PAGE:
Pulse-Group: Two or more tones grouped within the pulse.

Matters of Eye

Beat: One of a series of conventional movements made by the

conductor. This might include any unconventional motion which

served to mark the movement of the music, whether made by

conductor, performer or auditor.

Beat-Note: A note of the denomination indicated by the

measure-sign as the unit of note-value in a given measure.


Given the following measure-signs: 2-4, 2-2, 2-8, quarter,

half, or eighth notes, respectively, are beat-notes.

Beat-Group: A group of notes or notes and rests, of smaller

denomination than the beat-note which represents a full beat

from beginning to end and is equal in value to the beat-note.

(A beat-group may begin with a rest.)

On-the-Beat Note (or rest): Any note (or rest) ranging in

value from a full beat down, which calls for musical action

(or inaction) synchronously with the conductor's beat.

After-the-Beat Note: Any note in a beat-group which indicates

that a tone is to be sounded after the beginning, and before

or at the middle of the pulse.

Before-the-Beat Note: Any note in a beat-group which indicates

that a tone is to be sounded after the middle of the pulse.

To illustrate terminology and to differentiate between Pulse

and Beat as terms, respectively of ear and eye, the following

is submitted:

Whenever a brief tone involves the musical idea of

syncopation, it may be regarded as an after-the-pulse tone and

the note that calls for it as an after-the-beat note; when it

involves the idea of anticipation or preparation it may be

regarded as a before-the-pulse tone, and the note that calls

for it, as a before-the-beat note.

Measure and Meter

What is the measure-sign?

What is the meter-signature?

These two words are used synonymously, and one of them is

unnecessary. The Committee recommends that Measure be retained

and used. Meter has its use in connection with hymns.

* * * * *

The author does not find it possible at present to agree with all the

recommendations made in the above report, but the summary is printed in

full for the sake of completeness.

The Music Teacher's National Association has also interested itself

mildly in the subject of terminology reform, and at its meeting in

Washington, D.C., in 1908, Professor Waldo S. Pratt gave his address as

president of the Association on the subject System and Precision in

Musical Speech. This address interested the members of the Association

to such an extent that Professor Pratt was asked to act as a committee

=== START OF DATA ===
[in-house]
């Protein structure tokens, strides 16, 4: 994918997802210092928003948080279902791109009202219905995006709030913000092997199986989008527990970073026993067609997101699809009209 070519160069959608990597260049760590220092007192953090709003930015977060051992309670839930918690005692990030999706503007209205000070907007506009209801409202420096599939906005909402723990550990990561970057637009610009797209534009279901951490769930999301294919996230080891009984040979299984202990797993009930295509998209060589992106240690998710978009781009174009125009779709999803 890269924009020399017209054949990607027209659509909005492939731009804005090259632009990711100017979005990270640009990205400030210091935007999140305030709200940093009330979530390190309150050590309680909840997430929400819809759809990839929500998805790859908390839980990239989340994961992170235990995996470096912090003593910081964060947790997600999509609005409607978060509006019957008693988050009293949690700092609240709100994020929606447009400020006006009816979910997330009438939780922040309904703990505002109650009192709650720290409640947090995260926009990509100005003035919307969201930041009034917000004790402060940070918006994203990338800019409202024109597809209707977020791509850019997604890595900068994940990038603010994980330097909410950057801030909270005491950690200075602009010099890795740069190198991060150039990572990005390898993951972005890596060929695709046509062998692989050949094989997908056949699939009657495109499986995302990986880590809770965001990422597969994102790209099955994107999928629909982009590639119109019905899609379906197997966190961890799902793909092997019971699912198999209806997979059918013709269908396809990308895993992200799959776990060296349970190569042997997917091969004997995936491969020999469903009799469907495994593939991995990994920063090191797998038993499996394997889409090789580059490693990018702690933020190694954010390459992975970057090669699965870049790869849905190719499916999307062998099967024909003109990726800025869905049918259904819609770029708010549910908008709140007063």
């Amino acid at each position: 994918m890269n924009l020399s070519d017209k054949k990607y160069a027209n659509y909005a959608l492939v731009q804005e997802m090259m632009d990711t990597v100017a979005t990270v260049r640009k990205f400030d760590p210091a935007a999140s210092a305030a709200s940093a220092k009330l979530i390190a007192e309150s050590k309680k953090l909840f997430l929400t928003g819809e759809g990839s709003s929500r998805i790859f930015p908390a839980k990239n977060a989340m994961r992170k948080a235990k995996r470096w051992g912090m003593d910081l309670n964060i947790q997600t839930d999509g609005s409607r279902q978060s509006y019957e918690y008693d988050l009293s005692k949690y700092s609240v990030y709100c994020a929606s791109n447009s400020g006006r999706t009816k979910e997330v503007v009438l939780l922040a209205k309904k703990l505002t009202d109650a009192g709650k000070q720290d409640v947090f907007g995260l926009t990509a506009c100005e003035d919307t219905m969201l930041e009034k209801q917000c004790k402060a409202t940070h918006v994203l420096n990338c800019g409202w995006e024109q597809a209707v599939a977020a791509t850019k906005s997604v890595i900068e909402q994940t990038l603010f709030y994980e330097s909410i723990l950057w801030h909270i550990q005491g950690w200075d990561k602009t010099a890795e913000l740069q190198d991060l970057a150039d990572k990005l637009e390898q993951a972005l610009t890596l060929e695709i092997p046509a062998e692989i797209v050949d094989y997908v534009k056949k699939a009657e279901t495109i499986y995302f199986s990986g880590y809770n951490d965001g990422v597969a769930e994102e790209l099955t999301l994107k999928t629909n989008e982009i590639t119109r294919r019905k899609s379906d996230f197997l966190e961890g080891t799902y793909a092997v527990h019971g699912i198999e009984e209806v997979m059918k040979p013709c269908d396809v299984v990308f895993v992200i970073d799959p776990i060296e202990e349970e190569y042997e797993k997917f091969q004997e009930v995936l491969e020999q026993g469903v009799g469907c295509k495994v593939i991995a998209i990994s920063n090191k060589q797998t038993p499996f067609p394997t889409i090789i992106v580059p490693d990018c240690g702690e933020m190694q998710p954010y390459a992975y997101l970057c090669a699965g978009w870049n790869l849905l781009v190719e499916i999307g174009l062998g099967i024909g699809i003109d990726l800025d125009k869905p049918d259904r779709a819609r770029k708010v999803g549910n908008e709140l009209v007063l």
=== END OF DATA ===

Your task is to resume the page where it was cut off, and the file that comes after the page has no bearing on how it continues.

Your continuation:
whose purpose it should be to look into the matter of reforms necessary

in music terminology and report at a later session. In 1910 Professor

Pratt read a report in which he advocated the idea of making some

changes in music nomenclature, but took the ground that the subject is

too comprehensive to be mastered in the short time that can be given to

it by a committee, and that it is therefore impossible to recommend

specific changes. He also took occasion to remark that one difficulty in

the whole matter of terminology is that many terms and expressions are

used colloquially and that such use although usually not scientific,

is often not distinctly harmful and is not of sufficient importance to

cause undue excitement on the part of reformers. Quoting from the report

at this point:--A great deal of confusion is more apparent than real

between note and tone, between step and degree, between key

and tonality. No practical harm is done by speaking of the first

note of a piece when really first tone would be more accurate. To

say that a piece is written in the key of B[flat] is more convenient

than to say that it is written in the tonality of which B[flat] is the

tonic. The truth is that some of the niceties of expression upon which

insistence is occasionally laid are merely fussy, not because they have

not some sort of reason, but because they fail to take into account the

practical difference between colloquial or off-hand speech and the

diction of a scientific treatise. This is said without forgetting that

colloquialism always needs watching and that some people form the habit

of being careless or positively uncouth as if it were a mark of high

artistic genius.

Professor Pratt's report is thus seen to be philosophic rather than

constructive, and terminology reform will undoubtedly make more

immediate progress through the efforts of the N.E.A. Committee with its

specific recommendations (even though these are sometimes admittedly

fussy) than through the policy of the M.T.N.A. of waiting for some one

to get time to take up the subject in a scholarly way. Nevertheless the

philosophic view is sometimes badly needed, especially when the spirit

of reform becomes too rabid and attaches too great importance to

trifles. A judicious intermingling of the two committees in a series of

joint meetings would undoubtedly result in mutual helpfulness, and

possibly also in a more tangible and convincing statement of principles

than has yet been formulated by either.